“Where the Wild Things Were is science writing at its best. The subject is important for biology and sustainable development, the prose is excellent, turning lyrical at just the right times, and the story of the research is woven with clarity into natural history. Big, fierce animals have a noble champion in William Stolzenburg. ” ―Edward O. Wilson, University Research Professor Emeritus, Harvard University
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Then why only 3 stars. Twenty-five percent of this book discusses "rewilding" of the American West by the creation of enormous fenced parks and populated with top predators ... pumas, wolves, ? African lions, etc ... along with hoofed prey. Are these people out of their minds? Have they not noticed almost every red-neck pickup populating these areas invariably has a rifle suspended in the gun rack inside the cab + empty beer cans rattling about the floor and in the bed of the pickup? Why waste ~ 100 pages on such outrageous proposals -- most of us would prefer a broader discussion RE ecological consequences of dollar worship.
We all love to hear about big cool animals (charismatic megafauna, as they called them in Anthro classes, and as Stolzenburg calls them once or twice too), but usually we feel it's just as well we don't live among them. However, how deeply have we looked into the consequences of the absence of those big animals? Stolzenburg takes us deep into those consequences, in convincing scientific detail and fairness, and the results are rather horrifying. You come away realizing that, compared to the natural wonderland that used to flourish on the planet just a few thousand years ago, we now already live in a sci-fi dystopia.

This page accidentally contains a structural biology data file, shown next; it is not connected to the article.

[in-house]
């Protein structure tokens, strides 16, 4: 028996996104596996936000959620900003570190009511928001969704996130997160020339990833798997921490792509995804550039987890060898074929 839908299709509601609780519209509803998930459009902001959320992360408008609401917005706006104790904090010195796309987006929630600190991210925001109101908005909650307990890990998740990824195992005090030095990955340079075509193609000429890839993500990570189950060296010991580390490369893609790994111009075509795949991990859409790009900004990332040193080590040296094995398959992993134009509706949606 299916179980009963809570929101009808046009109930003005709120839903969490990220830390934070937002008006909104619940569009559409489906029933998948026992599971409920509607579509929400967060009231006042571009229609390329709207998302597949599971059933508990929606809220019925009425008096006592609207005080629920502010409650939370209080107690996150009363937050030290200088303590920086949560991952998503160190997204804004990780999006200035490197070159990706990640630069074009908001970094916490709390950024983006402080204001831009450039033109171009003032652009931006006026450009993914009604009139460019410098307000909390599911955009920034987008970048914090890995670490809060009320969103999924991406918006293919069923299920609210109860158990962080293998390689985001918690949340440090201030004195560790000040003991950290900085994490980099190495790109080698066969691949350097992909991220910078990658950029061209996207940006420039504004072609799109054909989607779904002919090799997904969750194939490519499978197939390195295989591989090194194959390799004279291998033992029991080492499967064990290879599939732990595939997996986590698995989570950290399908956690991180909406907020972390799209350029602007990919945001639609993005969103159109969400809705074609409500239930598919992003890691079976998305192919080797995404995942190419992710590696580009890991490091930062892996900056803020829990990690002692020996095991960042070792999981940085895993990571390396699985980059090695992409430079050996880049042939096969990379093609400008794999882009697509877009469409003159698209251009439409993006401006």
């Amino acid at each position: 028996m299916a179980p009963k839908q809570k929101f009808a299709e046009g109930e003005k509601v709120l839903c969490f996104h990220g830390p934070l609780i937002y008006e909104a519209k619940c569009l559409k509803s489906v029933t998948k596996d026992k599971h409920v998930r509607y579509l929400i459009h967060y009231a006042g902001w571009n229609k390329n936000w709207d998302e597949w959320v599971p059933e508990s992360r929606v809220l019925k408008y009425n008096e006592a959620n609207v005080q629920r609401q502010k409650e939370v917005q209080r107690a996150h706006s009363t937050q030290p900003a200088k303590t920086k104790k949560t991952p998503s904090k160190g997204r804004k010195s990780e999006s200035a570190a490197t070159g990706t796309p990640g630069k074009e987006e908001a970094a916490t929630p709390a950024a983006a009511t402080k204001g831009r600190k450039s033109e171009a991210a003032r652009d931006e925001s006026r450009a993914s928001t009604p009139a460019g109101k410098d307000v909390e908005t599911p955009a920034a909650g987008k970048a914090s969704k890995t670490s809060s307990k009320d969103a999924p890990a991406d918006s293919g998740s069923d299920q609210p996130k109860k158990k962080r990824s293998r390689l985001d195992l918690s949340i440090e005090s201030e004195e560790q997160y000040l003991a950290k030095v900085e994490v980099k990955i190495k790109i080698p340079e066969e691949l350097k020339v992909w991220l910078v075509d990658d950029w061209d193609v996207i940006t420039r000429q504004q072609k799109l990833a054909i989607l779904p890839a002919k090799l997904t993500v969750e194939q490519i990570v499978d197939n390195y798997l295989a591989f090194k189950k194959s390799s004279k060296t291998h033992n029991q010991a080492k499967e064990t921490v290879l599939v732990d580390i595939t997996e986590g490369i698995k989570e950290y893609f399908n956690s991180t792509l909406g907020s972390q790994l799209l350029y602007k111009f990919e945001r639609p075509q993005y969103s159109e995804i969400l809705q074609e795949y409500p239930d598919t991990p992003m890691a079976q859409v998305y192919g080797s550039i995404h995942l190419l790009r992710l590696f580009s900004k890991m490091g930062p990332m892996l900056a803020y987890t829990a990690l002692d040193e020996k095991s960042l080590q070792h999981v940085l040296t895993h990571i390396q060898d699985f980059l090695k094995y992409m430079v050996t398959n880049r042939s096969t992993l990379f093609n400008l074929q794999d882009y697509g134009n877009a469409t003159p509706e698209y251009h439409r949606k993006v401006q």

But it isn't a depressing read! He doesn't want it to be, and rounds up several shining examples of current trend-reversing progress that made me want to cheer out loud. The wolves returning to Yellowstone and the ensuing improvement of the landscape is the most famous example, and is wondrously cool--go Google it if you don't know about it. But our forests probably need a lot more "rewilding" than just a pack of wolves here and there in a national park. I'm convinced of it now, and I hope this book goes crazily popular and convinces millions more people too.
I could go on and on about it, but I'd end up with a multi-page book report summarizing everything Stolzenburg says. And since he writes so gorgeously, you might as well just read his book--seriously, the writing itself kept charming and impressing me. It gracefully shifts from lyrical to colloquial and back again, lively throughout, a delight to read.
A few days ago, in the midst of reading this book, I took one of my kids to the zoo, and ended up lingering several extra minutes at the compound where four gorgeous gray wolves trotted and lounged. I'm glad they're here where we can visit them, but now I hope, more than ever, that many more of them can run free in our mountains.